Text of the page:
Tuesday, October 14, 2008

My Humanitarian Work...A Reflection



[Update] This post won the 3rd price in the World Vision Blog Action Day Competition. Thanks...http://learnaboutpoverty.org/]
[Update 2] Here is the link: http://learnaboutpoverty.org/2008/10/22/winners-learn-about-poverty-blog-action-day-competition/

I don't know about you but there is a different sensation when duty calls you to work in emergency situation post disasters man-made or natural. And wow...Indonesia has many of those disasters.


Post referendum violence in East Timor, Indonesia led to large exodus of East Timorese to West Timor. I have just graduated from my bachelor studies and joined OXFAM GB on a water project in a resettlement village.

Then came the bad news no one wanted to hear. Several UN staff were killed by angry mob of thousands in Atambua, Indonesia. All humanitarian organisation left the area as UN slapped the highest security level - Level 5 on the whole West Timor area. Fortunately after a few years later most NGOs returned. The UN however had a limited presence due to the Security Level restrictions. This is when I joined UN OCHA that facilitates coordination of humanitarian activities.

As a junior staff I went to natural disaster emergencies such as Alor Earthquake and Eruption of Mt. Egon in Flores. But the most shocking event that affected the whole nation and the world was coming soon. It was the Asian Tsunami Disaster on Boxing Day 2004. My experience in Aceh will be the theme of this post.



A couple of days after the large earthquake that led to the tsunami on Boxing Day 04, I received a call from the UN OCHA Chief of Staff in Jakarta requesting my support in Aceh. As a junior staff, it was a dream call plus the opportunity to help others in need during emergency...The adrenalin rush!

I arrived in Aceh on 6 January 2005, almost 2 weeks after the disaster. My main task was to support the United Nations Disaster Assessment and Coordination (UNDAC), usually the first UN team on the ground for any emergency. Our line of work is coordination. Although still could be considered a junior staff in the UN system, because I was the longest serving Indonesian field staff working with UNDAC I was considered as senior by my work colleagues. Another great thing was that I worked with some of the best UN staff from all over the world. How about working hours? 07:oo AM - 11:00 PM for 2 months....Crazy isn't it? But it felt good working under pressure. My main task was coordination with Indonesian Government and help establish the humanitarian air service -originally called UN-Joint Logistics Centre (JLC) and later UN-Humanitarian Air Service (HAS). I got to see and experience rides on different helicopters and planes.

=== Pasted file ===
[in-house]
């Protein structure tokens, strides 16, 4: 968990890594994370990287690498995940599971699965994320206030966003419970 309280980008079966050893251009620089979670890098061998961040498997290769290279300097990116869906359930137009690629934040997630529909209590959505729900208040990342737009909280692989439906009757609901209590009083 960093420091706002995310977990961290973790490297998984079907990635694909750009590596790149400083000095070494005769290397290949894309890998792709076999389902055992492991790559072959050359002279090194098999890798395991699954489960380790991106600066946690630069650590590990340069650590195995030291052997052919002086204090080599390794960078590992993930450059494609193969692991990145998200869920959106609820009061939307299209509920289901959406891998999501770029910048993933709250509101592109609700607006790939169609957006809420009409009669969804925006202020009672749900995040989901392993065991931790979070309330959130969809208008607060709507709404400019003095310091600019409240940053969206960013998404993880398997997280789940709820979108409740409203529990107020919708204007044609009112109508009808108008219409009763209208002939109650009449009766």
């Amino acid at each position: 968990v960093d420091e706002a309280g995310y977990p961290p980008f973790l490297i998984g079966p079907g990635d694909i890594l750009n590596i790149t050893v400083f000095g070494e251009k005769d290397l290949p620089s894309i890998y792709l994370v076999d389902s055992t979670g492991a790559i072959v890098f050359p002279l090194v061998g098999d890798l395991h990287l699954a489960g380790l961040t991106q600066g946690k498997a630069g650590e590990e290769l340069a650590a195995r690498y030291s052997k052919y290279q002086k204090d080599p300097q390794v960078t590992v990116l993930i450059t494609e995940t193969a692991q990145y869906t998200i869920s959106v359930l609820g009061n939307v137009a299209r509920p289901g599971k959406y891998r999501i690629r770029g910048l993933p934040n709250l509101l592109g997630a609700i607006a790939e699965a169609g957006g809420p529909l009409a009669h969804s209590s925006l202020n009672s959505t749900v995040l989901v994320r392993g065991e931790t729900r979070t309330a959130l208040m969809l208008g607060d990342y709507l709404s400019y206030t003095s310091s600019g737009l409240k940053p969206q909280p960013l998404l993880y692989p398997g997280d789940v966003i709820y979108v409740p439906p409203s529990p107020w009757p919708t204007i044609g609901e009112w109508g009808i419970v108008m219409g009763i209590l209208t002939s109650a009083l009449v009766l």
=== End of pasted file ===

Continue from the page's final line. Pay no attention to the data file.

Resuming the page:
And when you think the emergency phase is over and you can relax......boom in March a big earthquake shook Nias and Simeulue Islands. I am off to Simeulue to support the coordination activities and from what was originally a 1 week deployment turned into a total of 3 months posting. Living in tents once again together with survivors of the earthquake was nothing new.

After returning to Banda Aceh we hear the news about the appointment of Bill Clinton as the UN special envoy for tsunami recovery. He visited Aceh 4 times, 3 of them with the capacity as special envoy. I didn't realise preparing for his visit was a big job, a month of preparation for a half day visit.
From My Pictures

By 2006 there was an opportunity to have a post with more responsibility in a small city called Calang. It was completely devastated during the tsunami and only 2 buildings were left standing. It turned out to be my most memorable moments in Aceh. I was trusted to become the head of the field office leading a small team of enthusiastic staff and to be trusted as the UN Deputy Area Security Coordinator for the Calang area (unofficially - mentioned in the UN Security Plan but no official appointment from the UN Country Representative) was a big deal for me.

After 2.5 years in Aceh, I decided it was time for me to leave...Fortunately a study opportunity arise with a scholarship from AusAID and here I am in Sydney.

BUT...when you thought there was no more emergency...one came up in the form of flooding in Aceh Tamiang. It happened during the Christmas holiday period. I was called up by the UN Coordinator to support as the Logistics Manager (where are all those fine UN WFP staff when you need them?) So as some people celebrated the Christmas Day....I was on a helicopter with a couple of tonnes of food supplies for the affected area. After a month in the disaster area it was time for me to leave as more staff have returned from their Christmas and New Year break.

I flew out of Aceh with great memories and experience. I enjoyed the adrenalin rush working in emergencies. Some people call us "disaster junkies" and there's even a Facebook Group. I will certainly do this type of work again in the future...

OK enough reflection....back to uni study.....

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